The Document Foundation just recently celebrated LibreOffice's second anniversary. In light of this significant milestone, Linux.com spoke recently with Italo Vignoli, director at the Document Foundation, about how far LibreOffice has come as well as what's still on the way.
There are countless excellent open source software packages available today for virtually every taste and purpose, but it would be difficult to find a better exemplar of open source success than LibreOffice.
Having been born as a fork of OpenOffice.org back in 2010 following widespread community concern over Oracle's inherited stewardship of that popular package, LibreOffice has gone on to essentially replace its OpenOffice parent as the leading free and open Microsoft Office alternative.
OpenOffice still exists, to be sure, but it's LibreOffice that's now included with most Linux distributions, and it's LibreOffice that's being developed most actively.
In many ways, LibreOffice epitomizes the power of open source software.
'What Many Thought Was Impossible'
The Document Foundation just recently celebrated LibreOffice's second anniversary, noting that “in just 24 months, we have achieved what many people thought was impossible when the project was launched,” in the words of Thorsten Behrens, SUSE developer and deputy chairman of the Document Foundation Board.
“In just two years we managed to become the third largest free software project focused on the development of a desktop application, with 325 active committers over the last 12 months,” Behrens added, citing Ohloh.net.
In light of this significant milestone, Linux.com spoke recently with Italo Vignoli, director at the Document Foundation, about how far LibreOffice has come as well as what's still on the way.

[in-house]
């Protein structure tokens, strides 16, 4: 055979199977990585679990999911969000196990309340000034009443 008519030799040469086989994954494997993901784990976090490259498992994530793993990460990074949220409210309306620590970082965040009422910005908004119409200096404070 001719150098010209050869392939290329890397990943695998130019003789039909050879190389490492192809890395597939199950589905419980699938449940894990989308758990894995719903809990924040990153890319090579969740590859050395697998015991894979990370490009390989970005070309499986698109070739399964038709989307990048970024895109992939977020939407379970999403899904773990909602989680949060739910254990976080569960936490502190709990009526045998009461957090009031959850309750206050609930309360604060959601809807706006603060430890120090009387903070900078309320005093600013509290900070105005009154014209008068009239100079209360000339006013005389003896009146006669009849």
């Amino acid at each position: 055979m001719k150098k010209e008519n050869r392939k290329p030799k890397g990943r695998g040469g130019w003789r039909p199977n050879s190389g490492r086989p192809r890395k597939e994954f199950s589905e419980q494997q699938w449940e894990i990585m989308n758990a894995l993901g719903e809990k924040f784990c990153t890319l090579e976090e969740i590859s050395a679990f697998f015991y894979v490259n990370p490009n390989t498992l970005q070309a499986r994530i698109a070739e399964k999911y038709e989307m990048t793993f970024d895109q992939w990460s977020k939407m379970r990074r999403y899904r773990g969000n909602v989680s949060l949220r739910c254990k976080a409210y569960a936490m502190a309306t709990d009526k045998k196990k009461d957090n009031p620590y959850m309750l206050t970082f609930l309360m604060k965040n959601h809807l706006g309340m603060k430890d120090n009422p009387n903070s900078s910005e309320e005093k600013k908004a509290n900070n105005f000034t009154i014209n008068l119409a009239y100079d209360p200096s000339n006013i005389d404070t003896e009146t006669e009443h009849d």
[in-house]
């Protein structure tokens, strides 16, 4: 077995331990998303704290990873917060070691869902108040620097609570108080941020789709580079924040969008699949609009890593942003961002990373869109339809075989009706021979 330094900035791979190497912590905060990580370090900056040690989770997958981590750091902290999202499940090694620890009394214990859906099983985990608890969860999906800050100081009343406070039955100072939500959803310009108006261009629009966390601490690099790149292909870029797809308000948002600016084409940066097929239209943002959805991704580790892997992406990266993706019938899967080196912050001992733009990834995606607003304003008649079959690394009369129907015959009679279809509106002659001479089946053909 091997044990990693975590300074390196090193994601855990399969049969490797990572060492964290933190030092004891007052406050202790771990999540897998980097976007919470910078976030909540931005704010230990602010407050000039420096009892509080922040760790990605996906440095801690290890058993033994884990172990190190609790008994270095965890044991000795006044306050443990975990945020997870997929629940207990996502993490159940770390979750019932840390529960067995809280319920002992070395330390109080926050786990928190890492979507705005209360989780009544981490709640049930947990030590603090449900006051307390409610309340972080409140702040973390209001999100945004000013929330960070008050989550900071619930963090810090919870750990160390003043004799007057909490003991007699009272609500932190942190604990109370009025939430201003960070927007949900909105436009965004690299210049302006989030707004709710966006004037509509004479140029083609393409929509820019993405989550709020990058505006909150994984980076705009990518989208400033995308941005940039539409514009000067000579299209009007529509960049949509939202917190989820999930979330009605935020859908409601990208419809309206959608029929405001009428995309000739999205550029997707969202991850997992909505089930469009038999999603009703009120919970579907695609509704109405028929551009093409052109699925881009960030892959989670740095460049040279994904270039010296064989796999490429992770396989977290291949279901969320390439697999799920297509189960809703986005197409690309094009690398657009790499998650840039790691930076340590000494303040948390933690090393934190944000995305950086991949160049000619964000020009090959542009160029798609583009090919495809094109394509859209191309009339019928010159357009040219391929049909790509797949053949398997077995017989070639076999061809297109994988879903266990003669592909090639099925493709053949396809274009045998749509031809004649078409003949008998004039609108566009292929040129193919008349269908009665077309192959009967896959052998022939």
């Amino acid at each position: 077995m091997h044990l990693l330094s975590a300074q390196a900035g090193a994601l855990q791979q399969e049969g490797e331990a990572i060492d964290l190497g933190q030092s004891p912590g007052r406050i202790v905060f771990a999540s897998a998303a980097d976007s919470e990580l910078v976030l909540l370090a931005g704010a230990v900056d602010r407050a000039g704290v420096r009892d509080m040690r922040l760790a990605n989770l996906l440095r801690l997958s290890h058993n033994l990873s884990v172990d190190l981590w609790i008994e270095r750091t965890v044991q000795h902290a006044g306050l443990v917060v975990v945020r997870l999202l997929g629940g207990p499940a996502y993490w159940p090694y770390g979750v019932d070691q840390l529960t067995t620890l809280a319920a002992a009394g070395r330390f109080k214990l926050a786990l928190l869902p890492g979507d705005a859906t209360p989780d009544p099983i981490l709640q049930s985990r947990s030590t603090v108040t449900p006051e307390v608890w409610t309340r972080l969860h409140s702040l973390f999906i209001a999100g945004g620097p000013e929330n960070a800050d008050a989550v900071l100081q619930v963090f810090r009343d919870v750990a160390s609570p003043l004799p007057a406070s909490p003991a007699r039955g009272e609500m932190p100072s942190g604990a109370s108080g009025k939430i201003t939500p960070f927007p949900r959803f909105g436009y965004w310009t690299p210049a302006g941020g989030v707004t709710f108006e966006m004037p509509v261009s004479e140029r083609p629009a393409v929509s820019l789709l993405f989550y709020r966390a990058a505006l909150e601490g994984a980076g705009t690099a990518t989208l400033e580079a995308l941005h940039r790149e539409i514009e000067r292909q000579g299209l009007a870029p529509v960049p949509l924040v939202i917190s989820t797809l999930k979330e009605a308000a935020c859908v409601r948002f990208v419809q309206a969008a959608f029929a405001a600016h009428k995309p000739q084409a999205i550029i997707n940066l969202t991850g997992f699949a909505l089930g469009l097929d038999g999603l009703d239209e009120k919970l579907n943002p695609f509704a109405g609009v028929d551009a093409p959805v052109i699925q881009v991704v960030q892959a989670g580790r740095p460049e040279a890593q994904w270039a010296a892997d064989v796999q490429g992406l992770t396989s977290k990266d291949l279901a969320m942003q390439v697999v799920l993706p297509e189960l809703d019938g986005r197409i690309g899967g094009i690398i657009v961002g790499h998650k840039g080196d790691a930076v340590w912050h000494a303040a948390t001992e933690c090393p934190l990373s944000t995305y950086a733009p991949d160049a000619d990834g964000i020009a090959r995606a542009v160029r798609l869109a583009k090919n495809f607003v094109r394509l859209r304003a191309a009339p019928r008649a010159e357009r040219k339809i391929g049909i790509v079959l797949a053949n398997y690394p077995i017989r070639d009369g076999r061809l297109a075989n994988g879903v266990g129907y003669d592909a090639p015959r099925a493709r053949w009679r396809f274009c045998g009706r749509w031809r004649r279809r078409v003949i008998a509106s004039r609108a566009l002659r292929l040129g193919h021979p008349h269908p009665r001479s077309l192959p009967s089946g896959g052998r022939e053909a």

The Focus So Far
“Given the fast time-based release schedule, we seldom have major features, but we frequently have minor improvements, which over time make a major feature,” Vignoli told Linux.com. “In addition, we have focused on several 'behind the curtains' features focused on improving the overall quality of the office suite, thanks to a battery of automatic tests which allow us to identify problems before they hit the product.”
LibreOffice development thus far has targeted three main areas, he added:
Included in this category are “improvement of OOXML import and export filters in several areas, improvements in VBA macro and form handling, new (Visio, CorelDraw, Publisher) filters or improved (RTF) import filters, and Alfresco and SharePoint integration,” Vignoli explained.
2. Incremental UI Improvements
Some of the notable updates in this area have been user-interface tweaks designed to make the package more attractive and efficient, new templates for the Impress presentation module, and the development of a touch interface for mobile devices, he noted.
3. Performance and Memory
Numerous optimizations in this area “will eventually make the suite leaner and faster,” Vignoli said.
Release pages for LibreOffice 3.3, 3.4, 3.5 and 3.6 offer more specifics about what has already been added to the productivity suite.
Included among the more notable "behind the curtains" features so far, meanwhile, are a global code cleanup, the translation of German comments into English -- aiming to make it easier for hackers from all over to work on the code -- and a substantial increase in the number of bug fixes.
Coming Soon: Android and Cloud
And what do LibreOffice users have to look forward to?
Some of the highlights of what's on the way in LibreOffice 3.7 can already be found in the software's release notes, but the feature list is not yet frozen, so “this is still wildly incomplete,” Vignoli noted.
Nevertheless, “I personally think that the most interesting new developments will be the cloud version and the Android version, which are already in the works,” he said. “We have demonstrated working prototypes of both.”
'An Incredibly Efficient Machine'
It's important to keep in mind that free software projects -- in which most developers and contributors are volunteers -- tend to lack the specific feature roadmap that a proprietary project might have, “as it is impossible to commit on development schedules when you are working during your personal time,” Vignoli pointed out.
At the same time, however, “the fact that we have been keeping up with our time-based release schedule during the last two years shows that our large developer base -- over 540 people at the end of September 2012 -- is an incredibly efficient self-governing machine,” he added.
Finally, there's no denying that positive feedback can help: “All this would be useless if users were not to show their 'silent' approval by switching to LibreOffice,” Vignoli concluded, “like the City of Munich and the French government.”